Tech Innovations That Could Hit The Mainstream In 2016

Smart virtual assistants, ambient interfaces, the blockchain, and social payments are coming to a screen near you.
Artem_Egorov via Getty Images

Every year, we get to see how much technology has changed the world -- and how much it hasn't. In 2015, smartwatches went mainstream, but they haven't fundamentally shifted how society works just yet. What should we expect in 2016?

Some predictions will always be easy to make: We know that more humans will go online next year using faster mobile devices, logging onto social media and sharing videos. Millions and millions of connected sensors and appliances in the growing Internet of Things will go online, too. (If you just predict bigger, better iPhones, you win no points.)

For some less obvious answers, we turned to Amy Webb, an author and former journalist whose consulting firm, Webbmedia Group, produces a well-respected annual trends report.

"In the coming year, technology will converge with our everyday lives in a more meaningful way, because it’s extended beyond the Internet and consumer gadgets to areas that are untested, or that break in new ways, or came as a great surprise," Webb told The Huffington Post.

Webb's firm focuses on forecasting what's coming next by combing through government policies, economic trends, consumer behavior, global market changes and research. The company's 2016 Tech Trends report, released last week and embedded below, features 81 emerging tech trends, many of which will become a big part of our lives in the very near future, and some that might take longer to make their mark.

The following innovations may reach a broader audience than ever before, coming to a screen or sidewalk near you and potentially saving time, money and even lives:

  • Smart virtual assistants, like Apple's Siri, Microsoft's Cortana and Amazon's Alexa, will help you find information and accomplish tasks.
  • Ambient interfaces, like Google Now, will provide relevant information throughout your day based upon your history of use.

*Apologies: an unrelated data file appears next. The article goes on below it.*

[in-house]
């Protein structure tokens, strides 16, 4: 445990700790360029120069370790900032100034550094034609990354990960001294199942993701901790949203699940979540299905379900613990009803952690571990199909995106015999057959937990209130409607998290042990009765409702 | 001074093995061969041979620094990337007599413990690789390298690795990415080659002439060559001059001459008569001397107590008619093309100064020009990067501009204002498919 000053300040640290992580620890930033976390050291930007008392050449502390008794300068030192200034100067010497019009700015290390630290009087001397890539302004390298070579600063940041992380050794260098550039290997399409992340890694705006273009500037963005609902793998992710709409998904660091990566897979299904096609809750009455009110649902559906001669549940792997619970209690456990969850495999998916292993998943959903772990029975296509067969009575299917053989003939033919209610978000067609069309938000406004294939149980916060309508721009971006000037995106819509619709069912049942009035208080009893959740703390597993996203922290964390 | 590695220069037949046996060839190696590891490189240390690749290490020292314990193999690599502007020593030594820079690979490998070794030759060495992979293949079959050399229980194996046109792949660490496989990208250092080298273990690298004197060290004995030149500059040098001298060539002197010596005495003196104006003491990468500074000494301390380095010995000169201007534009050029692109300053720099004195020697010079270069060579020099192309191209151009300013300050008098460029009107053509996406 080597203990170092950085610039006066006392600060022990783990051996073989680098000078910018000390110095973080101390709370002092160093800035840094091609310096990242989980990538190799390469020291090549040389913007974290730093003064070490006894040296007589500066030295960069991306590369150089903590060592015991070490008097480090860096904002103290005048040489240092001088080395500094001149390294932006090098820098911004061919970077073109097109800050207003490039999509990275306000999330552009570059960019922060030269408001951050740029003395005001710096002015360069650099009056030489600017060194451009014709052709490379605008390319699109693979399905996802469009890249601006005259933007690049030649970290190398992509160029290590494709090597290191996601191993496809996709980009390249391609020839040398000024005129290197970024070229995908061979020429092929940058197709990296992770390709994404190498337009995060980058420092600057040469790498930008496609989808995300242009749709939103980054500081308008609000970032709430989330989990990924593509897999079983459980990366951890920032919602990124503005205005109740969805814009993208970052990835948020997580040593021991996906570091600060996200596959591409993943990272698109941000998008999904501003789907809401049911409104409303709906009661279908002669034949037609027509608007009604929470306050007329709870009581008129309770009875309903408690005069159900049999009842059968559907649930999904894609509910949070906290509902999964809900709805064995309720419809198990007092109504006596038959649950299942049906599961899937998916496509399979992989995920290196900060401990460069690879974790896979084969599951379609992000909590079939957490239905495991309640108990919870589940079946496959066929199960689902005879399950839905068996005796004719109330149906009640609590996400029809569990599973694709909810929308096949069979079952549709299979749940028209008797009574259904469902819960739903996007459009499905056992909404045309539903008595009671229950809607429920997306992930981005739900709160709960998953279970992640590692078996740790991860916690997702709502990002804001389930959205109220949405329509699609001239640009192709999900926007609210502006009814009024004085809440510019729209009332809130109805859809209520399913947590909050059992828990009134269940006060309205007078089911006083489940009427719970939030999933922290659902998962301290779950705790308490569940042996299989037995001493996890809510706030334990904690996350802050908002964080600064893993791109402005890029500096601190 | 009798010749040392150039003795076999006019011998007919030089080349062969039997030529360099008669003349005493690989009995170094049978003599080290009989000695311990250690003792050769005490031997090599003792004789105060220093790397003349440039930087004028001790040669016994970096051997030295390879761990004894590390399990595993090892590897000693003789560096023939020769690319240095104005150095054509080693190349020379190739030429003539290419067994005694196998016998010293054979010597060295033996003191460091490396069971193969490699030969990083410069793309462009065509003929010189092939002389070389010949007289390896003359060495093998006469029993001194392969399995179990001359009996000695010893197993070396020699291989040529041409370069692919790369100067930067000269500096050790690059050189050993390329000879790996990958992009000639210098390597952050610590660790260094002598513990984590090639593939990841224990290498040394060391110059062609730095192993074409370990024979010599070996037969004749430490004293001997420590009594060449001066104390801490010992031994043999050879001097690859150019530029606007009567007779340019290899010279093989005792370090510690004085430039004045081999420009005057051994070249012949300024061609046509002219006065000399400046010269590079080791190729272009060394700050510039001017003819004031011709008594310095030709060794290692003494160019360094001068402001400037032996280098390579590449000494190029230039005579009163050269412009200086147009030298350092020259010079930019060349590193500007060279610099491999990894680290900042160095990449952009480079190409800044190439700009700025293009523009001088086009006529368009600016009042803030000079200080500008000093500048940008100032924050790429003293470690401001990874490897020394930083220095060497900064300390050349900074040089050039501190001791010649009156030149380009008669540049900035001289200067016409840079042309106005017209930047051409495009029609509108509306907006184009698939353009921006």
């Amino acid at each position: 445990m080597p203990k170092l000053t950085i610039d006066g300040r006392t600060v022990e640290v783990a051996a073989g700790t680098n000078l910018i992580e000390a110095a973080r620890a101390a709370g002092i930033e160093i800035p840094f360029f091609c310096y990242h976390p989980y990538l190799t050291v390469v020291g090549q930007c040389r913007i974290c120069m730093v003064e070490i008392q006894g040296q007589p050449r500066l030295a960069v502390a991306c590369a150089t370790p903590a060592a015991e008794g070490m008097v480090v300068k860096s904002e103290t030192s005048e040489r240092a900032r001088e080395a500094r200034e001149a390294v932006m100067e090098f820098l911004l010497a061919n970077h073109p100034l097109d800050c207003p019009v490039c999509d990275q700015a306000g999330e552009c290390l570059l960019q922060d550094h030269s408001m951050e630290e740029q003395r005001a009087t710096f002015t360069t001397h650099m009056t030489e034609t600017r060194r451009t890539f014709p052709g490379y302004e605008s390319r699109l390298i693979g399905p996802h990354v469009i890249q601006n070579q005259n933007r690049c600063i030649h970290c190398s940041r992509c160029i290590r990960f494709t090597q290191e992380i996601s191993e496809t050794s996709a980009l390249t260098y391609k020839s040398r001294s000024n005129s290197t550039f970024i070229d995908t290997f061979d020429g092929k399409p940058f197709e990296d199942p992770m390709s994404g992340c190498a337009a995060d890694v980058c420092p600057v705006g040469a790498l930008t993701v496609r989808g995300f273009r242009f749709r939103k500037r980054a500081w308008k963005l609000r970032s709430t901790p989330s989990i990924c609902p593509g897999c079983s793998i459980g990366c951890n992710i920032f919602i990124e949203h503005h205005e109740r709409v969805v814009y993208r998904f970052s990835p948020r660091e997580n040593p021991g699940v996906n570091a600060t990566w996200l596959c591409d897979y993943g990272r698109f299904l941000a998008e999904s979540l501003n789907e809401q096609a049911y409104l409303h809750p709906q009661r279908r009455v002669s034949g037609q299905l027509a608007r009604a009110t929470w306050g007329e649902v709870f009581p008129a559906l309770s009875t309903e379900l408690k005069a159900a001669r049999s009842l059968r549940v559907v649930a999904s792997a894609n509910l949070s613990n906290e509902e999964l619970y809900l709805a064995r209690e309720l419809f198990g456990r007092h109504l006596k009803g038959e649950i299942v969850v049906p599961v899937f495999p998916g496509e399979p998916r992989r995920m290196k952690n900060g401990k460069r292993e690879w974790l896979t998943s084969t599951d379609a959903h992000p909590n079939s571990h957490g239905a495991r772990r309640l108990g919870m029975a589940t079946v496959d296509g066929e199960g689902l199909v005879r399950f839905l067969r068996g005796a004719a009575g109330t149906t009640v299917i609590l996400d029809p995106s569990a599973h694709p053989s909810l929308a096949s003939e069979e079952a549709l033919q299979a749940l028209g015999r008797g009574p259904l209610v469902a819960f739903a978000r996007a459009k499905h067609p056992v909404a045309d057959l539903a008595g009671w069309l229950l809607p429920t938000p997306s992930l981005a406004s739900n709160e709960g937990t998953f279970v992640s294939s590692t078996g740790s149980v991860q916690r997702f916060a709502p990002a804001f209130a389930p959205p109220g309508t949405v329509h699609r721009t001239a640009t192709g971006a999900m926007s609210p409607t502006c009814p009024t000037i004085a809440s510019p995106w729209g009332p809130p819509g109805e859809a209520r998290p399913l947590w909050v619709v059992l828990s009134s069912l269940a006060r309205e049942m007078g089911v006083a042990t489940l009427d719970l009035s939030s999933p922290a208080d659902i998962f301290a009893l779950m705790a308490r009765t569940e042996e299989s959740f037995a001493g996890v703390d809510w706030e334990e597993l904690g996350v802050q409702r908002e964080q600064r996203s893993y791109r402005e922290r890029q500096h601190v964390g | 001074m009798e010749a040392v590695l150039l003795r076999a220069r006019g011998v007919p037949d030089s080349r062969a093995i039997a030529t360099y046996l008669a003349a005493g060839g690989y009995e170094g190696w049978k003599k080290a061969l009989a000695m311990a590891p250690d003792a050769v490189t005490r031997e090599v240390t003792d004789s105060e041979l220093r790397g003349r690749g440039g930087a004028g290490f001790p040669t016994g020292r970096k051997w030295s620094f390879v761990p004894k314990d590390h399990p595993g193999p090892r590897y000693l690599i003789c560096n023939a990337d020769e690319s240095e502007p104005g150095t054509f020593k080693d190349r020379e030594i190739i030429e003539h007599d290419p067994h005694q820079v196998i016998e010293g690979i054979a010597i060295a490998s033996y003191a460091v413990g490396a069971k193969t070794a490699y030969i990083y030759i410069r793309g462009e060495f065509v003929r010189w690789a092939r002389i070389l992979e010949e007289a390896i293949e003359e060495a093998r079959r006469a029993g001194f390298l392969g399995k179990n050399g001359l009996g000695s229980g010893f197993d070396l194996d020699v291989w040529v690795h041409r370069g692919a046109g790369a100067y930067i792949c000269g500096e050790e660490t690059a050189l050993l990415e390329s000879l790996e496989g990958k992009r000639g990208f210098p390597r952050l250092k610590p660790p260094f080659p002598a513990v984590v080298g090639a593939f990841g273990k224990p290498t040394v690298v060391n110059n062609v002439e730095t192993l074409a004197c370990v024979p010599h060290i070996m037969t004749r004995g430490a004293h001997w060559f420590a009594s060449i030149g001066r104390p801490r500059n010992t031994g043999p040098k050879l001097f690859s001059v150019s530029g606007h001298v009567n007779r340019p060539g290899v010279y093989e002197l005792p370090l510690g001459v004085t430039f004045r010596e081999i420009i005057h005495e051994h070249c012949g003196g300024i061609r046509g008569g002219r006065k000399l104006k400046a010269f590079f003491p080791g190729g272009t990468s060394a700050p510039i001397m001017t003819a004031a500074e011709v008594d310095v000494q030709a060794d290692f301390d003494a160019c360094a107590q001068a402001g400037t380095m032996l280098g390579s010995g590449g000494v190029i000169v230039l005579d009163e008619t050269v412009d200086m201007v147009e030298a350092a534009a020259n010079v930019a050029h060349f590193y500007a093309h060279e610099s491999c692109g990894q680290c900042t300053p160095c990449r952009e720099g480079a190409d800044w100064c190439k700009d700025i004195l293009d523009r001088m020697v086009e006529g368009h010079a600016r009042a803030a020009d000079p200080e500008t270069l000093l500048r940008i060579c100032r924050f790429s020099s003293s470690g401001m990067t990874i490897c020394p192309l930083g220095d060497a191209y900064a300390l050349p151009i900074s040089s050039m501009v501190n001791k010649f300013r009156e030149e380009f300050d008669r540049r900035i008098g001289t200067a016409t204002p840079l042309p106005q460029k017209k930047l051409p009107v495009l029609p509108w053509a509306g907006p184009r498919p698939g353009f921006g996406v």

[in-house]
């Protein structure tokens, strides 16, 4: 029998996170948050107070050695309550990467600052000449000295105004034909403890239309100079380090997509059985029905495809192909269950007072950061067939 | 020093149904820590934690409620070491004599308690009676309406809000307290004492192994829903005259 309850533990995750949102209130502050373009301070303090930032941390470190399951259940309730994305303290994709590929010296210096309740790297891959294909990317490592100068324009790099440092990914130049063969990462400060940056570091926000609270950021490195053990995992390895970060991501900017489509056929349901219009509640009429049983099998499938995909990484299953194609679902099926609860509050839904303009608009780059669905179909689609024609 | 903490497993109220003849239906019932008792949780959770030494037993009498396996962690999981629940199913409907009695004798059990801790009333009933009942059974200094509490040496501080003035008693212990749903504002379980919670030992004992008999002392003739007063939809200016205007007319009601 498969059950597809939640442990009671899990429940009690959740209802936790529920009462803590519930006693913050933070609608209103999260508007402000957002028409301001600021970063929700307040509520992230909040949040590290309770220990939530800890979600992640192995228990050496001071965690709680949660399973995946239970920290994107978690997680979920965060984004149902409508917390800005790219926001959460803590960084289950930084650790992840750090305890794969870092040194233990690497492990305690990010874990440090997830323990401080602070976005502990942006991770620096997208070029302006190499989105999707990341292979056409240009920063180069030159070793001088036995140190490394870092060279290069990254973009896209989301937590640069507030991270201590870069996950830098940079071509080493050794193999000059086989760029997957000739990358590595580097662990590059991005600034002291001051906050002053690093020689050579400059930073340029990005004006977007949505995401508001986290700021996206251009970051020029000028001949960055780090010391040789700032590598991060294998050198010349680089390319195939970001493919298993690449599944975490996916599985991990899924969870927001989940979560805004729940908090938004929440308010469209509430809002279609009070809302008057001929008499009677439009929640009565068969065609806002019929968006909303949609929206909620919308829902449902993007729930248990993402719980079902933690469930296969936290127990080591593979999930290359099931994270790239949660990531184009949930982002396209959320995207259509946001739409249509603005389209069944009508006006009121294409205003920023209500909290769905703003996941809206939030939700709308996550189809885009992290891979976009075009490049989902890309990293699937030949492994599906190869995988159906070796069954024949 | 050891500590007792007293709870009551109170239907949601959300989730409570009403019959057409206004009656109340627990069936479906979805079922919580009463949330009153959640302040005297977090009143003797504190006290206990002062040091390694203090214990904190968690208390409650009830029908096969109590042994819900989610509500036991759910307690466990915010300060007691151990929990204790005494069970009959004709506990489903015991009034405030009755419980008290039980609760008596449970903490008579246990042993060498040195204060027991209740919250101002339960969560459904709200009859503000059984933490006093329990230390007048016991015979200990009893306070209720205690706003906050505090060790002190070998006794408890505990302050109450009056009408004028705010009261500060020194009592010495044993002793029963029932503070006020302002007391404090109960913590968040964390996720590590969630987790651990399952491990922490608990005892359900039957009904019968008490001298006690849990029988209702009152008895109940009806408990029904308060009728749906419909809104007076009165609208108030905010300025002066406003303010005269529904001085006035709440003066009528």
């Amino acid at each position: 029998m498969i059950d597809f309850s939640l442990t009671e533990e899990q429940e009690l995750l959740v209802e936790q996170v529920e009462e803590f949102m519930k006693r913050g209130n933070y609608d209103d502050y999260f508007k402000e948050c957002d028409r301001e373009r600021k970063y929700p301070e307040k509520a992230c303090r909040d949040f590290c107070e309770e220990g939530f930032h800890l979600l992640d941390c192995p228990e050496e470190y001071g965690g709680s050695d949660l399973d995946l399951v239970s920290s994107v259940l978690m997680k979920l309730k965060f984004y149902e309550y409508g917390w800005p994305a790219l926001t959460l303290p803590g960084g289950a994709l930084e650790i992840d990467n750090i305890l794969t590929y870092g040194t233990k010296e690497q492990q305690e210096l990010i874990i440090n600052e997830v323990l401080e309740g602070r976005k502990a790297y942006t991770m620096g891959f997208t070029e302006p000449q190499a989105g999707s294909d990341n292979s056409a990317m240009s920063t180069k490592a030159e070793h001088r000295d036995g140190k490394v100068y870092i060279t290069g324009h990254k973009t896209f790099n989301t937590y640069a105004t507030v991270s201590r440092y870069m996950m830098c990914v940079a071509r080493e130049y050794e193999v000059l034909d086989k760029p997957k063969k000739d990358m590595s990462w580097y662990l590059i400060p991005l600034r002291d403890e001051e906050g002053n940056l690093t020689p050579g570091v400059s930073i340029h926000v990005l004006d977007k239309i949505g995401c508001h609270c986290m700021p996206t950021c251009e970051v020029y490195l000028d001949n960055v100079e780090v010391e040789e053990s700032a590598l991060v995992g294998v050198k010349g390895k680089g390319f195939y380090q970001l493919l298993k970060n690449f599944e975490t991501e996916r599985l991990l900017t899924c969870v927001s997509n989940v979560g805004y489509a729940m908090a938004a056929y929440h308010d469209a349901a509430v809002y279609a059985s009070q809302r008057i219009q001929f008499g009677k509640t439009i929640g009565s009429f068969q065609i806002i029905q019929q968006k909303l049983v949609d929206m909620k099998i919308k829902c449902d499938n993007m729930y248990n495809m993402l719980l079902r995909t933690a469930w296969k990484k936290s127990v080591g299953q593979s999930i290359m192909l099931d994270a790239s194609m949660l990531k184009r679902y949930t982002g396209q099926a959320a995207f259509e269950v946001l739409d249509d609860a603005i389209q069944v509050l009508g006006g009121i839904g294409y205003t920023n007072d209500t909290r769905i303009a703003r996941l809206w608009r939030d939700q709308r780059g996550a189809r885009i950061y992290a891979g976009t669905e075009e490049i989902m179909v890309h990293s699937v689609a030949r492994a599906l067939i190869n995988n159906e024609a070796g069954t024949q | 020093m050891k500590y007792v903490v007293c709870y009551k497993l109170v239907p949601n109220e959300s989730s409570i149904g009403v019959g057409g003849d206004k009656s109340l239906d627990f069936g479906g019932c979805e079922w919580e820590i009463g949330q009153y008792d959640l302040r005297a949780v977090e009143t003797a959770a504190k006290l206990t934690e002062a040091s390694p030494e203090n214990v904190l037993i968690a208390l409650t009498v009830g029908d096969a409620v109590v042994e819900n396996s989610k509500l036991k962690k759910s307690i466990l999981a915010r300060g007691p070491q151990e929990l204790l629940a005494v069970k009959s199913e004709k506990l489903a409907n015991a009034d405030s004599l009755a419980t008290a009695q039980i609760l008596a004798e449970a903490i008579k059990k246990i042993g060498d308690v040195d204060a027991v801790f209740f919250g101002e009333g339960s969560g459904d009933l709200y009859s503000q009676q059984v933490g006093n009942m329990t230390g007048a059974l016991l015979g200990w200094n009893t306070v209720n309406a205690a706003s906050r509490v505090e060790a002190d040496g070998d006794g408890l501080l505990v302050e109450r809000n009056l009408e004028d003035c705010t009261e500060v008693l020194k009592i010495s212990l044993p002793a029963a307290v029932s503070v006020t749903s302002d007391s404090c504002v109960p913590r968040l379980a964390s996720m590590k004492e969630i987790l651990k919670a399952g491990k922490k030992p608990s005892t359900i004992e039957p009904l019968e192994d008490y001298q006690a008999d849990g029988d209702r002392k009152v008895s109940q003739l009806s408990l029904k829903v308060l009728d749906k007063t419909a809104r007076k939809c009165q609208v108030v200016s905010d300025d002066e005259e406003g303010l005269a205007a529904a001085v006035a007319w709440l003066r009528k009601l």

• Blockchain, the software behind the Bitcoin cryptocurrency that's caught the attention of big banks, like Goldman Sachs, as a way of tracking transactions.
  • Social payments from PayPal, Venmo, Square and perhaps credit card companies.
  • Robotics and 3D printing will change industries and people's lives for the better, providing mobility and prosthetic limbs.

When asked which of these trends made the list for the first time, Webb pointed to several things.

"For the average person, I think that bots are pretty interesting, and it was the first time that made the list," Webb said, referring to a category that includes helpful automation, fake social profiles and malicious software.

"Quantum computing isn’t a new concept, but it was never on the list before -- it wasn’t far enough along yet," she went on to say. "There’s been enough investment and movement that I think we’ll start to see traction this year. Internet mob justice is a first-timer, too. … I would posit that anyone is a target."

In Webb's opinion, one of the most important trends is how the laws meant to regulate tech have lagged behind innovation. Our Congress, for example, needs to get smarter about technology -- and although an increasing number of Congressmen get that, far too many politicians around the world still are behind the curve.

"Technology is accelerating at a different pace than our laws. In fact, the pace itself is accelerating. So, we wind up with policies that cover technology that are too restrictive, too difficult to implement, or not as effective as they ought to be. Drone registration, licensing, emergency CRISPR meetings, etc."

Here's hoping the trends of next year include more politicians bringing technologists into the boardroom, agencies and witness stands when they're deciding how to make decisions about the technologies that we depend on.

Check out Webbmedia Group's full 2016 Trends Report:


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